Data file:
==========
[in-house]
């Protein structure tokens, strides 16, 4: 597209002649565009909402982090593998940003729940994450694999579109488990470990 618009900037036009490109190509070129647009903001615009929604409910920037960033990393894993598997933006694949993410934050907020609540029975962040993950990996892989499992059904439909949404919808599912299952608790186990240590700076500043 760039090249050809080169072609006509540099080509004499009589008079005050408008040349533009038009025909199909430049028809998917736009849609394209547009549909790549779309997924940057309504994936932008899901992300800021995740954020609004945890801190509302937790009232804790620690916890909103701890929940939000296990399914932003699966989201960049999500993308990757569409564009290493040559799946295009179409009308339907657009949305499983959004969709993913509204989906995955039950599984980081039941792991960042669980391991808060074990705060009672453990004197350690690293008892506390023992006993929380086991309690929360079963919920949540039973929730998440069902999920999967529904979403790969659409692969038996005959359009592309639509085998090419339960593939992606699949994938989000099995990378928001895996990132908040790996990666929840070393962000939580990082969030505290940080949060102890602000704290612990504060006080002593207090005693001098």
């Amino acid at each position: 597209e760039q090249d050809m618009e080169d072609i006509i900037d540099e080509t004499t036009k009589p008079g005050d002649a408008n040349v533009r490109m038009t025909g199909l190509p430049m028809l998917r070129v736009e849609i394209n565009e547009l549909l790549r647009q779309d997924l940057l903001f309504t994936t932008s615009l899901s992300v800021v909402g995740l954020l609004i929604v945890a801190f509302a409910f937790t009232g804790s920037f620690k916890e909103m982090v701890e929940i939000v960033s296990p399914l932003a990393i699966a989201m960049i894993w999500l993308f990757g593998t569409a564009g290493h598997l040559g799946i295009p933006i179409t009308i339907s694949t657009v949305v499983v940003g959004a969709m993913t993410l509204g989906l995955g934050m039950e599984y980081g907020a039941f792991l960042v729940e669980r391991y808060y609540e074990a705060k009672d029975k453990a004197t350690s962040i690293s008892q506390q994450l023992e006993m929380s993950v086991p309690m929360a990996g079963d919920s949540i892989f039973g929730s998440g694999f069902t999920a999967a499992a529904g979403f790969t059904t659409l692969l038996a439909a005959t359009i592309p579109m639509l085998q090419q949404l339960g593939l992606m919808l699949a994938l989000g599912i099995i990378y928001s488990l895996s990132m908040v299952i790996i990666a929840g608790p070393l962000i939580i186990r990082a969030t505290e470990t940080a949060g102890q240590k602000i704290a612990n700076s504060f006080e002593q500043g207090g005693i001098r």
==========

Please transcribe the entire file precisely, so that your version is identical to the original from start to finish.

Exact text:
[in-house]
């Protein structure tokens, strides 16, 4: 597209002649565009909402982090593998940003729940994450694999579109488990470990 618009900037036009490109190509070129647009903001615009929604409910920037960033990393894993598997933006694949993410934050907020609540029975962040993950990996892989499992059904439909949404919808599912299952608790186990240590700076500043 760039090249050809080169072609006509540099080509004499009589008079005050408008040349533009038009025909199909430049028809998917736009849609394209547009549909790549779309997924940057309504994936932008899901992300800021995740954020609004945890801190509302937790009232804790620690916890909103701890929940939000296990399914932003699966989201960049999500993308990757569409564009290493040559799946295009179409009308339907657009949305499983959004969709993913509204989906995955039950599984980081039941792991960042669980391991808060074990705060009672453990004197350690690293008892506390023992006993929380086991309690929360079963919920949540039973929730998440069902999920999967529904979403790969659409692969038996005959359009592309639509085998090419339960593939992606699949994938989000099995990378928001895996990132908040790996990666929840070393962000939580990082969030505290940080949060102890602000704290612990504060006080002593207090005693001098």
């Amino acid at each position: 597209e760039q090249d050809m618009e080169d072609i006509i900037d540099e080509t004499t036009k009589p008079g005050d002649a408008n040349v533009r490109m038009t025909g199909l190509p430049m028809l998917r070129v736009e849609i394209n565009e547009l549909l790549r647009q779309d997924l940057l903001f309504t994936t932008s615009l899901s992300v800021v909402g995740l954020l609004i929604v945890a801190f509302a409910f937790t009232g804790s920037f620690k916890e909103m982090v701890e929940i939000v960033s296990p399914l932003a990393i699966a989201m960049i894993w999500l993308f990757g593998t569409a564009g290493h598997l040559g799946i295009p933006i179409t009308i339907s694949t657009v949305v499983v940003g959004a969709m993913t993410l509204g989906l995955g934050m039950e599984y980081g907020a039941f792991l960042v729940e669980r391991y808060y609540e074990a705060k009672d029975k453990a004197t350690s962040i690293s008892q506390q994450l023992e006993m929380s993950v086991p309690m929360a990996g079963d919920s949540i892989f039973g929730s998440g694999f069902t999920a999967a499992a529904g979403f790969t059904t659409l692969l038996a439909a005959t359009i592309p579109m639509l085998q090419q949404l339960g593939l992606m919808l699949a994938l989000g599912i099995i990378y928001s488990l895996s990132m908040v299952i790996i990666a929840g608790p070393l962000i939580i186990r990082a969030t505290e470990t940080a949060g102890q240590k602000i704290a612990n700076s504060f006080e002593q500043g207090g005693i001098r």